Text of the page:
October 20th, 2014 at 4:00 pm by Jesse Hawila under Weather
You’ve likely heard us say, “we’re under a slight risk for severe weather.” Or, maybe even, “we’re under a moderate risk for severe weather.” The Storm Prediction Center out of Norman, Oklahoma issues these severe storm outlooks, and starting October 22, the outlooks are undergoing a big change.
In the past, there were slight, moderate, and high risk outlooks.
The new outlooks will include two new categories. These outlooks will now be one of the following listed in order from lower to higher risk:
1. Marginal (MRGL) – replaces the current SEE TEXT and now is described with Categorical line on the SPC Outlook.
2. Slight (SLGT)
3. Enhanced (ENH) – will replace upper-end SLGT risk probabilities, but is not a MDT risk
4. Moderate (MDT)
5. High (HIGH)
The Storm Prediction Center says it’s making these changes “to bring better consistency to the risks communicated in SPC outlooks.”
I highly suggest you visit the SPC’s page with all of the details and read up on the new outlooks. To visit that page, click the example of a new outlook below.
October 20th, 2014 at 8:39 am by Rob Lydick under Weather
It’s that time of year when the chlorophyll in tree leaves disappears, revealing brilliant oranges, reds, and yellows. We’ve had a pretty nice foliage season here in northeast Indiana and northwest Ohio thanks to sunny days and cool nights. Foliage is right at it’s peak, but with the recent winds and rain, many of the leaves are being knocked off the trees before they’re brown. If you had the chance to take any fantastic foliage snapshots on Sunday, we want to see them! You can send those in to firstname.lastname@example.org. We’ll feature some of these in a photo gallery online or on NewsChannel 15!
The colors are beautiful near Wabash.
Our own Pat Hoffmann sent this in last weekend.
Even with the dark clouds on Saturday, the oranges were still vibrant in ‘Busco!
Today won’t be the best day to admire what color is left on the trees, especially with the clouds, wind, and scattered showers. Tuesday won’t feature much sun either. But starting Wednesday, sunshine returns and should allow for some great photos!
October 19th, 2014 at 6:13 pm by Jesse Hawila under Weather
It’s hard to believe the weekend is already ending. Sunday morning gave us a frosty start, but luckily, Monday morning won’t be nearly as cool.
As you head out the door in the morning, bring the jacket and umbrella with you. The umbrella won’t be needed very often, but we will watch a few showers in the area throughout the day. That’s all thanks to this disturbance to the north. Our area will catch the tail end of the cold front which could bring a shower or two through the area. Ahead of the cold front, we’ll see a breezy southwest wind 10-15 mph which will allow temps to climb to near 60° by the afternoon.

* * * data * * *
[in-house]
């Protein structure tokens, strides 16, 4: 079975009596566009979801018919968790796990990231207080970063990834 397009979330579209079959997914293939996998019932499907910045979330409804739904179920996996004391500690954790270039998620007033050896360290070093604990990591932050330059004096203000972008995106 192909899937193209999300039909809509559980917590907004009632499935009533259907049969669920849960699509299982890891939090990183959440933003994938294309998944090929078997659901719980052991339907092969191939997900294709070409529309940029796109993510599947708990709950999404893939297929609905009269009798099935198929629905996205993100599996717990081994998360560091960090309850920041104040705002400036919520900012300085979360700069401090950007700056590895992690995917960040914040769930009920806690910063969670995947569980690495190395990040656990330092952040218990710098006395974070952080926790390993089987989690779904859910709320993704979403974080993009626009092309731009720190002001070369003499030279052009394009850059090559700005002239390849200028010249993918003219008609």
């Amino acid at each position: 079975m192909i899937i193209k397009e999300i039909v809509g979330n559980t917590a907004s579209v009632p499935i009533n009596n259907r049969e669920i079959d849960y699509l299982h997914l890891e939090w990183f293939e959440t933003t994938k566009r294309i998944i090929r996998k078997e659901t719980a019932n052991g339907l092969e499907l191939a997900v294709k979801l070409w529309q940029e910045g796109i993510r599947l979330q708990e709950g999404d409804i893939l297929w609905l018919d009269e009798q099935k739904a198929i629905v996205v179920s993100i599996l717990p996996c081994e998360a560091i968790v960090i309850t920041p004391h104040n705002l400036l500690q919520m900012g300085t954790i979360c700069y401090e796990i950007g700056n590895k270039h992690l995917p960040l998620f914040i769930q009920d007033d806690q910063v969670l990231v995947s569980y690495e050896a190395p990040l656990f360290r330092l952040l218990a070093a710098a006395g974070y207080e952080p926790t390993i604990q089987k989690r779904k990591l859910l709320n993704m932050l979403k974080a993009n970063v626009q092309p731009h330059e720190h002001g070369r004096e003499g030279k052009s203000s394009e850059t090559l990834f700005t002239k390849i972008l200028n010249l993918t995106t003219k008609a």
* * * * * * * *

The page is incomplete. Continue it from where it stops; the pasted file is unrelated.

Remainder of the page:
Behind this cold front, temps will cool off a little bit. Temps look to stay in the low to mid 50s for Tuesday. But bigger changes on the warmer side of things can be found by the end of the week and into next weekend. The Climate Prediction Center shows our likelihood of overall warmer than average temps during the last week of October. The average high is around 60°. You’ll find middle 60s in our forecast as early as next weekend. The reason? An impressive ridge to our west will setup and stick around. This brings in the warmer air for the south and keeps the cold/arctic air bottled up to the north. Enjoy it!
October 19th, 2014 at 12:42 pm by Rob Lydick under Weather
Just as forecast, the showers ended last evening and the clouds quickly decreased overnight. The mostly clear skies, combined with a diminishing wind, set the stage for temperatures to plummet by sunrise. Widespread frost was reported throughout the area this morning, with many folks having to dig out the car ice scrapers for the first time this fall. Take a look at some of the temperatures reported early this morning:
It was the coldest morning of the fall (so far) for many places.
With clouds increasing this evening and the chance for showers returning overnight, temperatures won’t drop nearly as much tonight. In fact, most places should remain in the mid-40s by sunrise.
October 18th, 2014 at 5:27 pm by Jesse Hawila under Weather
The Coriolis Effect. Does it sound familiar? It’s one of the most important forces that drives weather patterns, ocean currents, and it even affects your flights! It’s driven by the rotation of the Earth. More specifically, it occurs because different parts of the Earth rotate at different speeds. Those of you that have heard of Coriolis, may be familiar with the popular belief that it’s the reason toilets flush one way in the northern hemisphere and in the opposite direction in the southern hemisphere. While this idea is on the right track of how Coriolis affects things, your toilet is on much too small of scale to be affected by it. SciJinks has a great article that explains the importance and dynamics behind Coriolis. I highly recommend it!